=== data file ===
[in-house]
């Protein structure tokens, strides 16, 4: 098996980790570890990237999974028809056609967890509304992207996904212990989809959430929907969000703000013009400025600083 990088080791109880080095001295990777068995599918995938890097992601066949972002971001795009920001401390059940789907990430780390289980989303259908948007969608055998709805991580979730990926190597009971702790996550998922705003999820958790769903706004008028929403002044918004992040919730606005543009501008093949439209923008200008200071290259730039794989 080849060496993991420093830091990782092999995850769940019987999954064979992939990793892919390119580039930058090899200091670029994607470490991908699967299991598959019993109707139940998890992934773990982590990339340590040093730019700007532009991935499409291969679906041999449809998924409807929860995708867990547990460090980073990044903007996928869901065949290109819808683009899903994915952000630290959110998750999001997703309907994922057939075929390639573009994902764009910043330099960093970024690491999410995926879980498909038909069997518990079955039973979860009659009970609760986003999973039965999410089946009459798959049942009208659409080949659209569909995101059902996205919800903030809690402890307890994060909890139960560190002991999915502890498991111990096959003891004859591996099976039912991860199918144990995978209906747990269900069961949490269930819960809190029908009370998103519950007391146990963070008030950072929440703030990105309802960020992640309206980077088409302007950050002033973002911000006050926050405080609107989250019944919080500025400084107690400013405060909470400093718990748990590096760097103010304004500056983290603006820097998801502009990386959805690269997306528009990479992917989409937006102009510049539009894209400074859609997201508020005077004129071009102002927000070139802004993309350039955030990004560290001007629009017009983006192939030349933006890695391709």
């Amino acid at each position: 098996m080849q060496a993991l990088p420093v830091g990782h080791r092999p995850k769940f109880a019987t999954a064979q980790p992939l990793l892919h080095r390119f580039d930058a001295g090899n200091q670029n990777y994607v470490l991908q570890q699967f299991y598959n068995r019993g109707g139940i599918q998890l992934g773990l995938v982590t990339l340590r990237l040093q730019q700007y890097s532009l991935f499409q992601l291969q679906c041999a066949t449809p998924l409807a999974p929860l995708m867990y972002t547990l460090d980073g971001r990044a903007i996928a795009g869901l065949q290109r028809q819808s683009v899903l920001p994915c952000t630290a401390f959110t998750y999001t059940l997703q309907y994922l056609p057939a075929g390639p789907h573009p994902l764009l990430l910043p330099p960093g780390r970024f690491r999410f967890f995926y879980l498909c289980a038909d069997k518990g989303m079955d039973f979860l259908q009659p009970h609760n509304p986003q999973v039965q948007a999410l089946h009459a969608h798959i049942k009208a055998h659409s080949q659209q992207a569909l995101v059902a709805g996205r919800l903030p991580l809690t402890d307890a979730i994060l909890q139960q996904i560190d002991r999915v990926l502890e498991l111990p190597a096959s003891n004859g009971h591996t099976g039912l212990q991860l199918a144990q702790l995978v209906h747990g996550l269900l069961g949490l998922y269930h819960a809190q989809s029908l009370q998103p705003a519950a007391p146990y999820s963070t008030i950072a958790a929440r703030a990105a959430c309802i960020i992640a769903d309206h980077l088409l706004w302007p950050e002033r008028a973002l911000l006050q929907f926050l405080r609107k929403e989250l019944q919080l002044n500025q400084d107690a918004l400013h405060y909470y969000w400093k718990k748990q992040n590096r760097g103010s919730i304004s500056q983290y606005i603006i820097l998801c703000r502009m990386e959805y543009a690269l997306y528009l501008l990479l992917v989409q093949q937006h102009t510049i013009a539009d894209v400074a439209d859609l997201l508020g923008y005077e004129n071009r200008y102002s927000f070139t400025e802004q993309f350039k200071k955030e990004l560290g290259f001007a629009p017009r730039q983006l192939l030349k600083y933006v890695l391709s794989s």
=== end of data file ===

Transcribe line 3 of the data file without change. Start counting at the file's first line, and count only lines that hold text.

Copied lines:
């Amino acid at each position: 098996m080849q060496a993991l990088p420093v830091g990782h080791r092999p995850k769940f109880a019987t999954a064979q980790p992939l990793l892919h080095r390119f580039d930058a001295g090899n200091q670029n990777y994607v470490l991908q570890q699967f299991y598959n068995r019993g109707g139940i599918q998890l992934g773990l995938v982590t990339l340590r990237l040093q730019q700007y890097s532009l991935f499409q992601l291969q679906c041999a066949t449809p998924l409807a999974p929860l995708m867990y972002t547990l460090d980073g971001r990044a903007i996928a795009g869901l065949q290109r028809q819808s683009v899903l920001p994915c952000t630290a401390f959110t998750y999001t059940l997703q309907y994922l056609p057939a075929g390639p789907h573009p994902l764009l990430l910043p330099p960093g780390r970024f690491r999410f967890f995926y879980l498909c289980a038909d069997k518990g989303m079955d039973f979860l259908q009659p009970h609760n509304p986003q999973v039965q948007a999410l089946h009459a969608h798959i049942k009208a055998h659409s080949q659209q992207a569909l995101v059902a709805g996205r919800l903030p991580l809690t402890d307890a979730i994060l909890q139960q996904i560190d002991r999915v990926l502890e498991l111990p190597a096959s003891n004859g009971h591996t099976g039912l212990q991860l199918a144990q702790l995978v209906h747990g996550l269900l069961g949490l998922y269930h819960a809190q989809s029908l009370q998103p705003a519950a007391p146990y999820s963070t008030i950072a958790a929440r703030a990105a959430c309802i960020i992640a769903d309206h980077l088409l706004w302007p950050e002033r008028a973002l911000l006050q929907f926050l405080r609107k929403e989250l019944q919080l002044n500025q400084d107690a918004l400013h405060y909470y969000w400093k718990k748990q992040n590096r760097g103010s919730i304004s500056q983290y606005i603006i820097l998801c703000r502009m990386e959805y543009a690269l997306y528009l501008l990479l992917v989409q093949q937006h102009t510049i013009a539009d894209v400074a439209d859609l997201l508020g923008y005077e004129n071009r200008y102002s927000f070139t400025e802004q993309f350039k200071k955030e990004l560290g290259f001007a629009p017009r730039q983006l192939l030349k600083y933006v890695l391709s794989s």